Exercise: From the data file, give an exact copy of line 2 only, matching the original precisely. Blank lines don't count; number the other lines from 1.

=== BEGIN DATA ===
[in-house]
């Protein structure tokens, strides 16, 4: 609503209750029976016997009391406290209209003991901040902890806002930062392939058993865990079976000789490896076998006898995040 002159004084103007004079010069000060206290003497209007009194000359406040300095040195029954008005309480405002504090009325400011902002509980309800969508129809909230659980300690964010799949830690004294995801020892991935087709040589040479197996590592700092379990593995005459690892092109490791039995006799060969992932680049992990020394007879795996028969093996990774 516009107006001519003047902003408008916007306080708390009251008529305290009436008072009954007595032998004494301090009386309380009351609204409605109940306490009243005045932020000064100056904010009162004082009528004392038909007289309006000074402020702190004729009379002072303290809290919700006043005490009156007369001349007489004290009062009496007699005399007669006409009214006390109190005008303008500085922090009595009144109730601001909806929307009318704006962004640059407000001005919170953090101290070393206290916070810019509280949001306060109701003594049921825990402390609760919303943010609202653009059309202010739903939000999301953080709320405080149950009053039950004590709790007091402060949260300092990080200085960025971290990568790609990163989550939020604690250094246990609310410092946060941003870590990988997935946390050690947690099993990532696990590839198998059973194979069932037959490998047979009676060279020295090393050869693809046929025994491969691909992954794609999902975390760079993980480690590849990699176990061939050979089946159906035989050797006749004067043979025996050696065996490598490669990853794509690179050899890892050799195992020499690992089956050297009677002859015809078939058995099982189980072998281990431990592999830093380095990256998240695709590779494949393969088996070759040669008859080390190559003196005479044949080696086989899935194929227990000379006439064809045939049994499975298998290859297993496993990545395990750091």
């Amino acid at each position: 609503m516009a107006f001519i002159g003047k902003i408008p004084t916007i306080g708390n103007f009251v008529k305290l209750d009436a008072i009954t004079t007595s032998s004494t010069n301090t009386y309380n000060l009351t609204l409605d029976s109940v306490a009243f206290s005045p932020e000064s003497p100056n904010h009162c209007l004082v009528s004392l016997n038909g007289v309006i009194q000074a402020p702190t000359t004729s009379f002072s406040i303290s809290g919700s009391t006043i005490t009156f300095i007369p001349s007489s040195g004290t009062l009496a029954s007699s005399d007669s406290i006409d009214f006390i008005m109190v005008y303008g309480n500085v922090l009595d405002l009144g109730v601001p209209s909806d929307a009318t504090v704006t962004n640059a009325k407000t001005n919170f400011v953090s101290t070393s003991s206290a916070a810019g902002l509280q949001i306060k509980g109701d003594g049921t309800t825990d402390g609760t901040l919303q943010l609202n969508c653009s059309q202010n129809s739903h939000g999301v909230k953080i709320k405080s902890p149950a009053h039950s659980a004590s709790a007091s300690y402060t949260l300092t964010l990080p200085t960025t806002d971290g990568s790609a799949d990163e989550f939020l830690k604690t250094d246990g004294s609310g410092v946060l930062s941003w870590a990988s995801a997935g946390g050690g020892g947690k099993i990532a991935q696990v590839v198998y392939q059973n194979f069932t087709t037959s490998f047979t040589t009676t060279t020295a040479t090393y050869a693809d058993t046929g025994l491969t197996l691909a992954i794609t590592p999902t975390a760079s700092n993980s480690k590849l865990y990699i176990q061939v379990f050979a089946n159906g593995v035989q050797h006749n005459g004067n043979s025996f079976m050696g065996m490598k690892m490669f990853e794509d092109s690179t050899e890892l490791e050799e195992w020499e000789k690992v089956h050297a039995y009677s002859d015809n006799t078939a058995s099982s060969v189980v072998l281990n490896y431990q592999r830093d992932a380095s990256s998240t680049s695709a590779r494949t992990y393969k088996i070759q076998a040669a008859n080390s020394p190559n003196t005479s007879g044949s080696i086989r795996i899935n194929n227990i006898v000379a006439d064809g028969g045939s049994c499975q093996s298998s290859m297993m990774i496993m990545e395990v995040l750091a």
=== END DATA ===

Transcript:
């Protein structure tokens, strides 16, 4: 609503209750029976016997009391406290209209003991901040902890806002930062392939058993865990079976000789490896076998006898995040 002159004084103007004079010069000060206290003497209007009194000359406040300095040195029954008005309480405002504090009325400011902002509980309800969508129809909230659980300690964010799949830690004294995801020892991935087709040589040479197996590592700092379990593995005459690892092109490791039995006799060969992932680049992990020394007879795996028969093996990774 516009107006001519003047902003408008916007306080708390009251008529305290009436008072009954007595032998004494301090009386309380009351609204409605109940306490009243005045932020000064100056904010009162004082009528004392038909007289309006000074402020702190004729009379002072303290809290919700006043005490009156007369001349007489004290009062009496007699005399007669006409009214006390109190005008303008500085922090009595009144109730601001909806929307009318704006962004640059407000001005919170953090101290070393206290916070810019509280949001306060109701003594049921825990402390609760919303943010609202653009059309202010739903939000999301953080709320405080149950009053039950004590709790007091402060949260300092990080200085960025971290990568790609990163989550939020604690250094246990609310410092946060941003870590990988997935946390050690947690099993990532696990590839198998059973194979069932037959490998047979009676060279020295090393050869693809046929025994491969691909992954794609999902975390760079993980480690590849990699176990061939050979089946159906035989050797006749004067043979025996050696065996490598490669990853794509690179050899890892050799195992020499690992089956050297009677002859015809078939058995099982189980072998281990431990592999830093380095990256998240695709590779494949393969088996070759040669008859080390190559003196005479044949080696086989899935194929227990000379006439064809045939049994499975298998290859297993496993990545395990750091």